By Finn McHugh originally published int he Canberra Times SEPTEMBER 27 2021
Phil Gaetjens has been lashed for “hubris or cowardice” by Labor after failing to appear before Parliament to explain a government to push to make key details on national cabinet inaccessible to the public.
A Senate inquiry began on Monday looking into a federal government attempt to override a court ruling finding national cabinet was not subject to cabinet-in-confidence exemptions.
Department of Prime Minister and Cabinet Phil Gaetjens failed to attend in person, with three first assistant secretaries were slated to appear in his stead. But Labor senator Tim Ayres said they had never attended national cabinet, and demanded to know why Mr Gaetjens could not appear that afternoon.
“Mr Gaetjens is the only person who has first-hand knowledge of the operations of national cabinet. Indeed, he is a principal architect of the bill that has been put before the Parliament,” he said.
“He’s led the department and the government to these humiliating defeat in the tribunal.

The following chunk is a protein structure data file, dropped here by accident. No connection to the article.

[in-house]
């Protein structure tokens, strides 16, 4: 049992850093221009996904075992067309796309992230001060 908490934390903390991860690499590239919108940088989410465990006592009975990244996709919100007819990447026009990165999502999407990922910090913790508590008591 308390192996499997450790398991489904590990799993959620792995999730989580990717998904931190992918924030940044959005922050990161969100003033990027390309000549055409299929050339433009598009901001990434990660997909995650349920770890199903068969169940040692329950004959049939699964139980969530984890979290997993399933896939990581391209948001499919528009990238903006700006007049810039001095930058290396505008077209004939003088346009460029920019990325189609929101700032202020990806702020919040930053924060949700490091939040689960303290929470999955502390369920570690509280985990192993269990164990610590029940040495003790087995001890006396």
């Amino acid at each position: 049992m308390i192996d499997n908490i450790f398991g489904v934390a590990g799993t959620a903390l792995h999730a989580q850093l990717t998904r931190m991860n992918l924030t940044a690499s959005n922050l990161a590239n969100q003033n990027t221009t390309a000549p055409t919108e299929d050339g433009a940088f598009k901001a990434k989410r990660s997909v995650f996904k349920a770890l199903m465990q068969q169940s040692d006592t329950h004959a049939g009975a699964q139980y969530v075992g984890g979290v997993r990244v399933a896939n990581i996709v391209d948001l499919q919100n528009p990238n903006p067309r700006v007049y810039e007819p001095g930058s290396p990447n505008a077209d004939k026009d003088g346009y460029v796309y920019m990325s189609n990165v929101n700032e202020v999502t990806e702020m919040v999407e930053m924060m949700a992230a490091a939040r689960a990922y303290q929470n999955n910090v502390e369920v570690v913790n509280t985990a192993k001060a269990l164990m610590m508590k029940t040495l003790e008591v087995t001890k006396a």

“This piece of legislation is an effort to … [put] the black hole of secrecy over Commonwealth state relations that have never been the subject of secrecy before. So it’s either cowardice, or hubris.”
Senator Ayres said the committee had been provided a letter from the department claiming Mr Gaetjens was travelling and unavailable.
But he claimed, with Prime Minister Scott Morrison having arrived in Australia overnight, and much of the committee conducted via videolink, there was no reason Mr Gaetjens could not given evidence this week.
“We either take our role seriously as a committee, reviewing this legislation, or we don’t. And Mr. Gaetjens is the principal architect of this. He’s also the most partisan department secretary in Australian history,” he said.
“I want to know whether this committee is going to stand up for its role as scrutinising pieces of legislation like this. That’s what the Parliament’s charged us with doing. We either to do it properly, or we squib it.”
Independent senator Rex Patrick, who successfully challenged the rule at the Administrative Appeals tribunal, said the ruling criticised the government for relying on hearsay and not the evidence of people who had attended national cabinet.
“This committee risks steering into danger if it doesn’t take primary evidence on the purported importance of the national cabinet, from the government’s perspective. And I think that we should be hearing from Mr Gaetjens,” he said.